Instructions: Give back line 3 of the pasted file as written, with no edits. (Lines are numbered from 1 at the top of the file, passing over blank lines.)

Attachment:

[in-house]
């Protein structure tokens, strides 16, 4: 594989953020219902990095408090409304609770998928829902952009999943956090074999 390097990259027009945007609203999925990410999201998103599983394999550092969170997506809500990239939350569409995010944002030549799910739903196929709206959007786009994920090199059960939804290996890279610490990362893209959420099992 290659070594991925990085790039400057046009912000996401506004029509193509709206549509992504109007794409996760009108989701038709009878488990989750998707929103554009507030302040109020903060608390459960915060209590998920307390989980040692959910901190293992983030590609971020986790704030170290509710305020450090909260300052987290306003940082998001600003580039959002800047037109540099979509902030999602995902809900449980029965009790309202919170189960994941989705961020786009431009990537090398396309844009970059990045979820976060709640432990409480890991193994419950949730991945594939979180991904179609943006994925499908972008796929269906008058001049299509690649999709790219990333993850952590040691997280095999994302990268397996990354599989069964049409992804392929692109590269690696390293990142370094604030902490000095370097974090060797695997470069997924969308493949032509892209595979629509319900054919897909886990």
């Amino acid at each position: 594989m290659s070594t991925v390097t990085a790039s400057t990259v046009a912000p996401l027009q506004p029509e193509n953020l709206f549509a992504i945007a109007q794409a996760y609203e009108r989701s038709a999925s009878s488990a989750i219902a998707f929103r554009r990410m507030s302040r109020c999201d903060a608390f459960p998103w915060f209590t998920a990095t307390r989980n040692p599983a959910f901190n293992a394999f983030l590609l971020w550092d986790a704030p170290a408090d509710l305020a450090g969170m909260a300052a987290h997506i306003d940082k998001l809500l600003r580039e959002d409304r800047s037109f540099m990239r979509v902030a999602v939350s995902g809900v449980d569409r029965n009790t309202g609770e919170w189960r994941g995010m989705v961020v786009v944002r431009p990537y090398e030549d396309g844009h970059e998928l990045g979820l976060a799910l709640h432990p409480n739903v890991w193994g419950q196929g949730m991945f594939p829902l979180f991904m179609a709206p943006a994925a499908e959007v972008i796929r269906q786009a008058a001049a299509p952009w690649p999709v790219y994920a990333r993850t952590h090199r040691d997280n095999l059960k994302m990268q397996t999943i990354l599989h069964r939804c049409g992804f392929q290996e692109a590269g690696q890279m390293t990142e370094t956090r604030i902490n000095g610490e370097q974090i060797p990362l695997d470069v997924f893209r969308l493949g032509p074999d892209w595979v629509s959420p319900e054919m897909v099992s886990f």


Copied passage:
């Amino acid at each position: 594989m290659s070594t991925v390097t990085a790039s400057t990259v046009a912000p996401l027009q506004p029509e193509n953020l709206f549509a992504i945007a109007q794409a996760y609203e009108r989701s038709a999925s009878s488990a989750i219902a998707f929103r554009r990410m507030s302040r109020c999201d903060a608390f459960p998103w915060f209590t998920a990095t307390r989980n040692p599983a959910f901190n293992a394999f983030l590609l971020w550092d986790a704030p170290a408090d509710l305020a450090g969170m909260a300052a987290h997506i306003d940082k998001l809500l600003r580039e959002d409304r800047s037109f540099m990239r979509v902030a999602v939350s995902g809900v449980d569409r029965n009790t309202g609770e919170w189960r994941g995010m989705v961020v786009v944002r431009p990537y090398e030549d396309g844009h970059e998928l990045g979820l976060a799910l709640h432990p409480n739903v890991w193994g419950q196929g949730m991945f594939p829902l979180f991904m179609a709206p943006a994925a499908e959007v972008i796929r269906q786009a008058a001049a299509p952009w690649p999709v790219y994920a990333r993850t952590h090199r040691d997280n095999l059960k994302m990268q397996t999943i990354l599989h069964r939804c049409g992804f392929q290996e692109a590269g690696q890279m390293t990142e370094t956090r604030i902490n000095g610490e370097q974090i060797p990362l695997d470069v997924f893209r969308l493949g032509p074999d892209w595979v629509s959420p319900e054919m897909v099992s886990f």